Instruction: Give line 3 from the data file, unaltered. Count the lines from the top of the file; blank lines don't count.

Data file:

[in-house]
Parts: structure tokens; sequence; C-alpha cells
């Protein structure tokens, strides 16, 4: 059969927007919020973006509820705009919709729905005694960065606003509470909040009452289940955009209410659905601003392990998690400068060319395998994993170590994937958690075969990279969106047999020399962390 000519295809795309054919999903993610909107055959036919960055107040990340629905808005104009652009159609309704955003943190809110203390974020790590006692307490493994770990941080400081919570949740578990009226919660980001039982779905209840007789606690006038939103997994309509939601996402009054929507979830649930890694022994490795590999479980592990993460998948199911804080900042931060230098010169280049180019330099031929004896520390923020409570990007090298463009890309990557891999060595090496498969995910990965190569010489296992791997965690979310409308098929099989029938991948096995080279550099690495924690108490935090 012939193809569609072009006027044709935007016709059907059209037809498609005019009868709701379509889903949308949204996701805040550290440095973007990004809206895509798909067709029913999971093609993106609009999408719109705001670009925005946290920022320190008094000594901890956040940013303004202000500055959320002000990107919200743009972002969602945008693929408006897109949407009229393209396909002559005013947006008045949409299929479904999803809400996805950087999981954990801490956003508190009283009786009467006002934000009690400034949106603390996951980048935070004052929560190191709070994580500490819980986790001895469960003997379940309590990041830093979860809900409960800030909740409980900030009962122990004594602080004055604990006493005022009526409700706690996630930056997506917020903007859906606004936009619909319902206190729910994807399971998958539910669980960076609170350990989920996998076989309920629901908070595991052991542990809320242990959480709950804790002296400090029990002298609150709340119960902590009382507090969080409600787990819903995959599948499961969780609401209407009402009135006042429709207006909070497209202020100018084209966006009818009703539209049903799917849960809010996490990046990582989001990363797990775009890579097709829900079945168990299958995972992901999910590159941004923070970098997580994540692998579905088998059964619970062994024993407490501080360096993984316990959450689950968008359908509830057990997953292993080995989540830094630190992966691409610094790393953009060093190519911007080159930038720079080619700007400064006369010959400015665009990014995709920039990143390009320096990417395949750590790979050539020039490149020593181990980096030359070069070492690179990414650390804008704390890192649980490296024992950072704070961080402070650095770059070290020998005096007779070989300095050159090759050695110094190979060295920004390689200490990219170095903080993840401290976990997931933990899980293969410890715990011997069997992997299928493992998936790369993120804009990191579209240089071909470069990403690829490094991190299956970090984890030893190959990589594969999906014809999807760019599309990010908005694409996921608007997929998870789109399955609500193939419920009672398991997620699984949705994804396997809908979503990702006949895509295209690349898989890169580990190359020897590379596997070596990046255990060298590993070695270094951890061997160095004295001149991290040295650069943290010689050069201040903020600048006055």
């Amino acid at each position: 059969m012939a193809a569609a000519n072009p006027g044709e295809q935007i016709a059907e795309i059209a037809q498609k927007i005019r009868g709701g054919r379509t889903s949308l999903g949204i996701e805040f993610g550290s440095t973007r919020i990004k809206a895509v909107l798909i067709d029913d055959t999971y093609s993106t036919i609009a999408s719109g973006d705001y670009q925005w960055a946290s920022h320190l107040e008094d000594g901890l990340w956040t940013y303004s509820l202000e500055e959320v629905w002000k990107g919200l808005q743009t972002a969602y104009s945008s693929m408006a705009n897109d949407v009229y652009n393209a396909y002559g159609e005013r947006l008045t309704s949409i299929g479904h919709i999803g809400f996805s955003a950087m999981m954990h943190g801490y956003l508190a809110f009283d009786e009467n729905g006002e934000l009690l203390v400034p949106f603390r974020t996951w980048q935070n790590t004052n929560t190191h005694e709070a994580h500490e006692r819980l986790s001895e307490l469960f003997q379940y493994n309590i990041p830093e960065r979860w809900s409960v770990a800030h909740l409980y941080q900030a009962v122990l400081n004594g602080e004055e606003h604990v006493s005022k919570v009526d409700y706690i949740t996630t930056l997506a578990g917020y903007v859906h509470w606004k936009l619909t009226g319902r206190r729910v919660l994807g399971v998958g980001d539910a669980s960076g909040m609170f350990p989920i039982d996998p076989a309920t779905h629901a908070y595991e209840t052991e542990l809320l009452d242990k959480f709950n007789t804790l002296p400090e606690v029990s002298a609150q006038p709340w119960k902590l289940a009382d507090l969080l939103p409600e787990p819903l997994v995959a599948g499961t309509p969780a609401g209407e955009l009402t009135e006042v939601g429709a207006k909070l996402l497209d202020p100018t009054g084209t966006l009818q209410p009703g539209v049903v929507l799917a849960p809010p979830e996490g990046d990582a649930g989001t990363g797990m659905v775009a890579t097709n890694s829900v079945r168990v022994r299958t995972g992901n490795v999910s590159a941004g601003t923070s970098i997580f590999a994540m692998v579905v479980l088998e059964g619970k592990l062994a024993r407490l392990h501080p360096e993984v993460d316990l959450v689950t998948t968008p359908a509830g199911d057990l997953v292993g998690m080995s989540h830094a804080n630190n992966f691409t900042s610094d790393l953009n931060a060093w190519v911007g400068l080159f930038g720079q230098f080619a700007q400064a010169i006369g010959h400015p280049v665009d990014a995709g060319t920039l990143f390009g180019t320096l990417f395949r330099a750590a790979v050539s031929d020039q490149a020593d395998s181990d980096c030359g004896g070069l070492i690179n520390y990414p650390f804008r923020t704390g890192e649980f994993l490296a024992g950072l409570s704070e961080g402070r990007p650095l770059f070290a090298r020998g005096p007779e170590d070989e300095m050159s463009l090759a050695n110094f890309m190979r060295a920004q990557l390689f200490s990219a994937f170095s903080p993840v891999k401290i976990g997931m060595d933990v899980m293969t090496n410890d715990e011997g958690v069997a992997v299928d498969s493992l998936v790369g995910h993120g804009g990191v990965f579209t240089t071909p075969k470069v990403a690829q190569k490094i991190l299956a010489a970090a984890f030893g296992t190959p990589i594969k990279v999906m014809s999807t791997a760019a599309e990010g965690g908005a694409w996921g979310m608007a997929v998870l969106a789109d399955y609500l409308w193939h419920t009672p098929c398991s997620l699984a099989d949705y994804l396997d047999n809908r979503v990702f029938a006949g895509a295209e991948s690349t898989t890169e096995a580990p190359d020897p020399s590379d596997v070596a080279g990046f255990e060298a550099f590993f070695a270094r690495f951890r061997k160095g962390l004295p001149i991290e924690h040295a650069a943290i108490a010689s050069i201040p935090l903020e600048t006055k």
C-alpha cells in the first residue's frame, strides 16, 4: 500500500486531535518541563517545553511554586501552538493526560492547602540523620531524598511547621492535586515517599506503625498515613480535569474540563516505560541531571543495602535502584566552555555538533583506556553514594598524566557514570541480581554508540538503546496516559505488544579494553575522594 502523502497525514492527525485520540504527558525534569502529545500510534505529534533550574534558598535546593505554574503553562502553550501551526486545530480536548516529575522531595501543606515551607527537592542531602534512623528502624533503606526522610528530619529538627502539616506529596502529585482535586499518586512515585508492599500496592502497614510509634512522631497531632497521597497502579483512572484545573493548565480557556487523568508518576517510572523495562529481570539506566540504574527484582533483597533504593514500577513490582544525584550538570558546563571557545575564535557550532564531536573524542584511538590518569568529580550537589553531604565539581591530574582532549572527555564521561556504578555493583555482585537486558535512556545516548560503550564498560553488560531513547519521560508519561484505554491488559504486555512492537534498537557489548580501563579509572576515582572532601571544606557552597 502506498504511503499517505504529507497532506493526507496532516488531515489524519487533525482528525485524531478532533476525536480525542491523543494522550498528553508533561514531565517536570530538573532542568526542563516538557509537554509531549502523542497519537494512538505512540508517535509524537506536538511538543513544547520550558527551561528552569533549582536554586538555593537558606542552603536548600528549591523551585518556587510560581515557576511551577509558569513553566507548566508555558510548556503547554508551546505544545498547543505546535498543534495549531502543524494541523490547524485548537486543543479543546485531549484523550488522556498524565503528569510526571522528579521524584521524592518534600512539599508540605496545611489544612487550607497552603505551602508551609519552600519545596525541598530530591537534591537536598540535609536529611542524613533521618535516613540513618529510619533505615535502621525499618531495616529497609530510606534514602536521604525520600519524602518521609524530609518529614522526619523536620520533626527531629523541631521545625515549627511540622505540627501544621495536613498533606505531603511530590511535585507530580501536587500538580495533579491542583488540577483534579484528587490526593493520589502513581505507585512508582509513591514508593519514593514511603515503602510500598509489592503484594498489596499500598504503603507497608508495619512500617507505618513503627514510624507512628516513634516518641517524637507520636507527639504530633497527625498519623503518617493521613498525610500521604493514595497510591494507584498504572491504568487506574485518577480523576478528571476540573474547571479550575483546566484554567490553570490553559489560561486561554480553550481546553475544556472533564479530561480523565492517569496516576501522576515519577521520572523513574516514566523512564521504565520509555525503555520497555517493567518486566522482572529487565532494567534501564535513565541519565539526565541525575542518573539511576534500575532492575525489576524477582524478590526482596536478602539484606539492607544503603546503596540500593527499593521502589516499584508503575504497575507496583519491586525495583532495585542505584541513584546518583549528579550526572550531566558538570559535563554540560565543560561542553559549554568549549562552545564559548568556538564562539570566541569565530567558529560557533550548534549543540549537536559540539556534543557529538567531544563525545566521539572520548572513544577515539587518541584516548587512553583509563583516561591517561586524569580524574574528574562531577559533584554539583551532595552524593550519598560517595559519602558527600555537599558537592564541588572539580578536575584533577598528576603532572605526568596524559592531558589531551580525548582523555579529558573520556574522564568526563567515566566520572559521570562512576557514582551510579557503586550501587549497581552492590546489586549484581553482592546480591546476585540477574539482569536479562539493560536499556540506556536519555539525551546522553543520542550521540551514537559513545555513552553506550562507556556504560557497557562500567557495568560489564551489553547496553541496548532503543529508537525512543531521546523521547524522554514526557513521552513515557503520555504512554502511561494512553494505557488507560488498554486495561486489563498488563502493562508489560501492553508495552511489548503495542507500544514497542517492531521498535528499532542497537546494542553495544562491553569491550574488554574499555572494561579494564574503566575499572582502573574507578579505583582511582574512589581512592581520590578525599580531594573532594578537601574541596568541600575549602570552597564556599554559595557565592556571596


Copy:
């Protein structure tokens, strides 16, 4: 059969927007919020973006509820705009919709729905005694960065606003509470909040009452289940955009209410659905601003392990998690400068060319395998994993170590994937958690075969990279969106047999020399962390 000519295809795309054919999903993610909107055959036919960055107040990340629905808005104009652009159609309704955003943190809110203390974020790590006692307490493994770990941080400081919570949740578990009226919660980001039982779905209840007789606690006038939103997994309509939601996402009054929507979830649930890694022994490795590999479980592990993460998948199911804080900042931060230098010169280049180019330099031929004896520390923020409570990007090298463009890309990557891999060595090496498969995910990965190569010489296992791997965690979310409308098929099989029938991948096995080279550099690495924690108490935090 012939193809569609072009006027044709935007016709059907059209037809498609005019009868709701379509889903949308949204996701805040550290440095973007990004809206895509798909067709029913999971093609993106609009999408719109705001670009925005946290920022320190008094000594901890956040940013303004202000500055959320002000990107919200743009972002969602945008693929408006897109949407009229393209396909002559005013947006008045949409299929479904999803809400996805950087999981954990801490956003508190009283009786009467006002934000009690400034949106603390996951980048935070004052929560190191709070994580500490819980986790001895469960003997379940309590990041830093979860809900409960800030909740409980900030009962122990004594602080004055604990006493005022009526409700706690996630930056997506917020903007859906606004936009619909319902206190729910994807399971998958539910669980960076609170350990989920996998076989309920629901908070595991052991542990809320242990959480709950804790002296400090029990002298609150709340119960902590009382507090969080409600787990819903995959599948499961969780609401209407009402009135006042429709207006909070497209202020100018084209966006009818009703539209049903799917849960809010996490990046990582989001990363797990775009890579097709829900079945168990299958995972992901999910590159941004923070970098997580994540692998579905088998059964619970062994024993407490501080360096993984316990959450689950968008359908509830057990997953292993080995989540830094630190992966691409610094790393953009060093190519911007080159930038720079080619700007400064006369010959400015665009990014995709920039990143390009320096990417395949750590790979050539020039490149020593181990980096030359070069070492690179990414650390804008704390890192649980490296024992950072704070961080402070650095770059070290020998005096007779070989300095050159090759050695110094190979060295920004390689200490990219170095903080993840401290976990997931933990899980293969410890715990011997069997992997299928493992998936790369993120804009990191579209240089071909470069990403690829490094991190299956970090984890030893190959990589594969999906014809999807760019599309990010908005694409996921608007997929998870789109399955609500193939419920009672398991997620699984949705994804396997809908979503990702006949895509295209690349898989890169580990190359020897590379596997070596990046255990060298590993070695270094951890061997160095004295001149991290040295650069943290010689050069201040903020600048006055």